UNITED NATIONS: Pakistan’s Ambassador at the United Nations (UN) Maleeha Lodhi pointed to the lack of implementation of the Security Council’s resolutions on Indian occupied Jammu and Kashmir as an example of its inability to fulfil its responsibility and said this was another compelling reason for its reform.
Lodhi was speaking in the General Assembly’s intergovernmental negotiations on Security Council reform.
“Solemn promises have been broken, on not one, but several resolutions on Kashmir and undertakings reneged on”, she said in her comprehensive statement in the two-day session that began on Thursday.
Urging reform of the Council’s working methods, Lodhi said that such moves should be aimed at enhancing the transparency, openness and inclusive decision making in the functioning of the body.
“It goes without saying”, Ambassador Lodhi stressed, “that the majority of member states attribute the non-transparency and exclusive nature of working and decision-making of the Council to its permanent members.
Referring to Pakistan’s experience, having served seven times as a non-permanent member of the Security Council, she said that elected members had done more to reinvigorate the working methods of the world body. Therefore an expansion in the Council in the permanent category could imperil those gains.
Stressing that the ideal of a more transparent and open Council should not be mortgaged to the narrow interests of a few countries, Lodhi maintained that aspirants for permanent status in the Council will necessarily fail to prioritize collective good over individual interest.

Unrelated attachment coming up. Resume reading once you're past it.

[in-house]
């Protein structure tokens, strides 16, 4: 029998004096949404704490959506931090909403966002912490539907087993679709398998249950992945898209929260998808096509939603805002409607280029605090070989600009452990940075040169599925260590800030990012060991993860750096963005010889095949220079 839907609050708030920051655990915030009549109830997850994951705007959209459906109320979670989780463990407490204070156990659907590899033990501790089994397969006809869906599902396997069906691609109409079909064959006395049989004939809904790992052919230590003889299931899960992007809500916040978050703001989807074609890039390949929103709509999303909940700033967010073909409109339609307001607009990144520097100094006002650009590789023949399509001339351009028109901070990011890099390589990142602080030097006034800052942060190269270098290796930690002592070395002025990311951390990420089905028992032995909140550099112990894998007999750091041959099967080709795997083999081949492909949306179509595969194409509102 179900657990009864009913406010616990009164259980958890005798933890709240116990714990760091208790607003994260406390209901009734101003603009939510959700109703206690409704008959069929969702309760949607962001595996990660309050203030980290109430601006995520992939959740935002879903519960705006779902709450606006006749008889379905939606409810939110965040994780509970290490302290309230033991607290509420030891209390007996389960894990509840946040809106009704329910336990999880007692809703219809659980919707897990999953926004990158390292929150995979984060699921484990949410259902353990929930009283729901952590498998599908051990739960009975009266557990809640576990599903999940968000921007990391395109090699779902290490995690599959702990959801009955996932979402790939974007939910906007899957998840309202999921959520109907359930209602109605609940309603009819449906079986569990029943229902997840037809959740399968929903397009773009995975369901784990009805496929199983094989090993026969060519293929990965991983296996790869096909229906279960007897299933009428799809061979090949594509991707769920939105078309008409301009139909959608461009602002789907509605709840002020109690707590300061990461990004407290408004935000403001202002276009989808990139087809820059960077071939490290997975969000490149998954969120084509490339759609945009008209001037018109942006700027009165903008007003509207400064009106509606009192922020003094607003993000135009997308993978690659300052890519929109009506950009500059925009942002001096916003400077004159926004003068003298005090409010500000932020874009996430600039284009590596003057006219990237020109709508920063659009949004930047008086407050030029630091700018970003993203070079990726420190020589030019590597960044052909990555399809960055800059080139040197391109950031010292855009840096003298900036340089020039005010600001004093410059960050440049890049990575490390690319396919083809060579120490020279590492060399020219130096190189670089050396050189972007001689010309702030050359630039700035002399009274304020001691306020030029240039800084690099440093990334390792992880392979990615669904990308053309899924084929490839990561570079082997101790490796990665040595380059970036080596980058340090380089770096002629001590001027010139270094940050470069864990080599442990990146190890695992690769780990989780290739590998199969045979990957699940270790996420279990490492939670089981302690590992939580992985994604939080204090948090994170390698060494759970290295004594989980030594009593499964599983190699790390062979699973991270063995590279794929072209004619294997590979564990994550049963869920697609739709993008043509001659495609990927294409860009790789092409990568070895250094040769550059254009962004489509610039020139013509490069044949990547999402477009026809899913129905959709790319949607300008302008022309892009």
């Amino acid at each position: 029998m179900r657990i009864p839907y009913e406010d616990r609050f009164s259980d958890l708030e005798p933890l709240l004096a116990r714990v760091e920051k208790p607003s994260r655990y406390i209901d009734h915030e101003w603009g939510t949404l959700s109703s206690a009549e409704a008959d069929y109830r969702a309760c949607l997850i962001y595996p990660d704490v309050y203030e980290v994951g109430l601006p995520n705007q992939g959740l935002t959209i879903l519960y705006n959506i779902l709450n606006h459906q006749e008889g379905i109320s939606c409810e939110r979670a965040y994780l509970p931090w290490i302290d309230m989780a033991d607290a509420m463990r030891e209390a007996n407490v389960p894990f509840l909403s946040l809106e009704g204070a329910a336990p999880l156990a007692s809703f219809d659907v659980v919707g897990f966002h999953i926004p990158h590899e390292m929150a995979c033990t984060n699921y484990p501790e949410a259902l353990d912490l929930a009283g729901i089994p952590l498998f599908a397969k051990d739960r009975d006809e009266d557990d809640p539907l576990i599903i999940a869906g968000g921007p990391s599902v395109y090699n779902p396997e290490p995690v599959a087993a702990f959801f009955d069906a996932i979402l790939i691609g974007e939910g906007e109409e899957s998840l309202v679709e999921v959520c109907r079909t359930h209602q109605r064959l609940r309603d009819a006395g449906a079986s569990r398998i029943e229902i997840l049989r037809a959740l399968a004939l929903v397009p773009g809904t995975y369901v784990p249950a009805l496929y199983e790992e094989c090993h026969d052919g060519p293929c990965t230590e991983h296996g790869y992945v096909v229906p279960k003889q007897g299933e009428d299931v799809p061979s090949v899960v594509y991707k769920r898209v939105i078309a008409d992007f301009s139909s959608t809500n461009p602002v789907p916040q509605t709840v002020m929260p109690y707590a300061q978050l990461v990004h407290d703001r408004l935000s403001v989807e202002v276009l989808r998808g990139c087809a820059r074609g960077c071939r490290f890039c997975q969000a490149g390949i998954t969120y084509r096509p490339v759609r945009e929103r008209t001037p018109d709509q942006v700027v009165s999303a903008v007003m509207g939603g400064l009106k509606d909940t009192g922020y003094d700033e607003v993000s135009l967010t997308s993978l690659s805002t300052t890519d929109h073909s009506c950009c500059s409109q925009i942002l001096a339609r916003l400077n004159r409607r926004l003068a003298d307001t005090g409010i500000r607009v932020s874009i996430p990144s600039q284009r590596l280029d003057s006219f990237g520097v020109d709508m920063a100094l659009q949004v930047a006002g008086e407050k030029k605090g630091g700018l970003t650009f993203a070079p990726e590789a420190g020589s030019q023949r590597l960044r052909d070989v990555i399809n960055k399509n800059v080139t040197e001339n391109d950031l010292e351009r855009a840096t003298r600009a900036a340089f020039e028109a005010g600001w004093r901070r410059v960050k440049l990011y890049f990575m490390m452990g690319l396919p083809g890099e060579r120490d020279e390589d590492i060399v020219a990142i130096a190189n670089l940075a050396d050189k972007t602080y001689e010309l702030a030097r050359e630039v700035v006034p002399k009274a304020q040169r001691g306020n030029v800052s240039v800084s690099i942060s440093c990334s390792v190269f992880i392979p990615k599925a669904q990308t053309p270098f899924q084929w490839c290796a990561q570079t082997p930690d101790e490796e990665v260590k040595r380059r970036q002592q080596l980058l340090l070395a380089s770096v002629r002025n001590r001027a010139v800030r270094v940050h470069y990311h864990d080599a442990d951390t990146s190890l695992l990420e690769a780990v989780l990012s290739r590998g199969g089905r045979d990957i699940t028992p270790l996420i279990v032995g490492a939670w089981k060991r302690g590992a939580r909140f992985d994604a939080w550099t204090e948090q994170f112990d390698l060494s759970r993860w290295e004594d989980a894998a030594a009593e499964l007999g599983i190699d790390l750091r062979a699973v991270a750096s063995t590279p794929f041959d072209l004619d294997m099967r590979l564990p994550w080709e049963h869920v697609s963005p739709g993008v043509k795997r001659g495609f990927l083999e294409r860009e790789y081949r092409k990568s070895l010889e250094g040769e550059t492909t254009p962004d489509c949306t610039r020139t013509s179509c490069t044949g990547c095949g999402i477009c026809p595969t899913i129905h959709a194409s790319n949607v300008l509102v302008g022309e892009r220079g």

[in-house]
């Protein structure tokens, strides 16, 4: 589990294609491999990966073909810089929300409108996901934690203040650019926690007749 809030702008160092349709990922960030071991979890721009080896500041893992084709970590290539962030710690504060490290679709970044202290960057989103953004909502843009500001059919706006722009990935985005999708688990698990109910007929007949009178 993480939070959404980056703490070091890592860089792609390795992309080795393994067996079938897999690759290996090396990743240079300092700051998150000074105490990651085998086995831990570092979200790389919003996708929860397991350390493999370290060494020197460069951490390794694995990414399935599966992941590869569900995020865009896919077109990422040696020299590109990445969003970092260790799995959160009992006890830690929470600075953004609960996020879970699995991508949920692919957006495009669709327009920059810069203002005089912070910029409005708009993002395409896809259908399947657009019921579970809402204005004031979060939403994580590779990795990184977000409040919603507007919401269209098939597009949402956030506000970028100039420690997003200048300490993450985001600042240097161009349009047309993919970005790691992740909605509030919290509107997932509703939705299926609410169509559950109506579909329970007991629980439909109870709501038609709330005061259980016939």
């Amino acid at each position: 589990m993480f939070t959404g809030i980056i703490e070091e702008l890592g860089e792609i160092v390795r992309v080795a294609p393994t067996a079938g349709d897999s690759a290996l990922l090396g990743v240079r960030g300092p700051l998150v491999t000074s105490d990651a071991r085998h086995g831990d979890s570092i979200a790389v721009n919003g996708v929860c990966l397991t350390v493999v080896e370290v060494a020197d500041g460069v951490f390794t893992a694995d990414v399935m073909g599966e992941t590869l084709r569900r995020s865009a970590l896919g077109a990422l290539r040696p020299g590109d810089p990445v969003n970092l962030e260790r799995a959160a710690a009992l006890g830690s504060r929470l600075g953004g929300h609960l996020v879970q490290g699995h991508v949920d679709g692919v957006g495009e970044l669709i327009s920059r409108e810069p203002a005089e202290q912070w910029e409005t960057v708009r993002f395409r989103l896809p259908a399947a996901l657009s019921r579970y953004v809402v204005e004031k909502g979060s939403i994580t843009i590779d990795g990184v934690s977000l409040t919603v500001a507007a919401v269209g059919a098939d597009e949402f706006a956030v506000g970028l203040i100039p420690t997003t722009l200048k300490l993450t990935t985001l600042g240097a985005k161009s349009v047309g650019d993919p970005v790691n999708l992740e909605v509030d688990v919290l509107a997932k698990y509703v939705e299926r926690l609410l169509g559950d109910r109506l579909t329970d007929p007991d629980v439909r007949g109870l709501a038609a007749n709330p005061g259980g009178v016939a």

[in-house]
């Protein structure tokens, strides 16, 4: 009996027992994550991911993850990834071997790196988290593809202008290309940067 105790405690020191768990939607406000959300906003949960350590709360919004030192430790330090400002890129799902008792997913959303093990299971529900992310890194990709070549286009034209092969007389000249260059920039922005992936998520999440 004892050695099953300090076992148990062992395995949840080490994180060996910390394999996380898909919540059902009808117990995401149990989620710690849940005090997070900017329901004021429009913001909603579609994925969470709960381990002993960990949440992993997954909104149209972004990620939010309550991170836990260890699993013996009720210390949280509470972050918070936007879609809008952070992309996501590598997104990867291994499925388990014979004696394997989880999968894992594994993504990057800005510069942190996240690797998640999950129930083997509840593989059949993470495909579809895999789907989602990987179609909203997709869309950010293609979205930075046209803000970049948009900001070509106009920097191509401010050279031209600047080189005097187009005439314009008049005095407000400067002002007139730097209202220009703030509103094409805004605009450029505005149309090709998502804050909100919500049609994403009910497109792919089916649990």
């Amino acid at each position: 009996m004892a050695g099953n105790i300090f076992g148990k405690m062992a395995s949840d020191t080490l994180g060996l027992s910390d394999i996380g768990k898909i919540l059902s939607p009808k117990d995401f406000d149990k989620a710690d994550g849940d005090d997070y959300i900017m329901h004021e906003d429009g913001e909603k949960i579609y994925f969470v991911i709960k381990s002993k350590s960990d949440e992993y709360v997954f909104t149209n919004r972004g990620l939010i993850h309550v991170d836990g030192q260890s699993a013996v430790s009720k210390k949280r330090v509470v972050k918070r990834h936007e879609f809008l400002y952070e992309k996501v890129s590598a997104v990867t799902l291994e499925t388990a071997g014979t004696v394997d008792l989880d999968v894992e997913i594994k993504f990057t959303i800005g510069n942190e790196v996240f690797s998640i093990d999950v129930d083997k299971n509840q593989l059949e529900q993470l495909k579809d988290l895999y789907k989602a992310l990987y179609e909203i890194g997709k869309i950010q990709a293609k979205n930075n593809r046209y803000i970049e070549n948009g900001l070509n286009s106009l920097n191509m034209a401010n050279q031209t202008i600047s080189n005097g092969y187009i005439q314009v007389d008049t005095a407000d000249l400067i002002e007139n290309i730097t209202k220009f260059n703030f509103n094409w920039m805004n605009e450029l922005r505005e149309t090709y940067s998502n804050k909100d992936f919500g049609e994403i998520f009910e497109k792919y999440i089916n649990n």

“We know only too well that Permanent members of the Council jealously guard their domain. There is no reason to believe that any new permanent members would act otherwise”, she added.
“We, therefore, need to increase, not diminish, the ratio of non-permanent to permanent members”, she stressed.
She underscored that the best way to ensure a responsible and accountable Council would be to strengthen the role and authority of the General Assembly in determining its representation in the Council.
“If elections and accountability are fundamental to our governments, parliaments, regional and international bodies and multilateral institutions”, she asked, “why should the Security Council be an exception to this?
Lodhi emphasized that so called ‘quick fix’ solutions that aim to address substantive issues of Security Council reform without finding common ground would be counter-productive. “The reform process is too important to be reduced to procedural short cuts”, she said.
Pakistan, Lodhi reiterated, would continue to seek comprehensive reform of the Security Council to turn into a more democratic, representative, accountable, transparent and efficient body.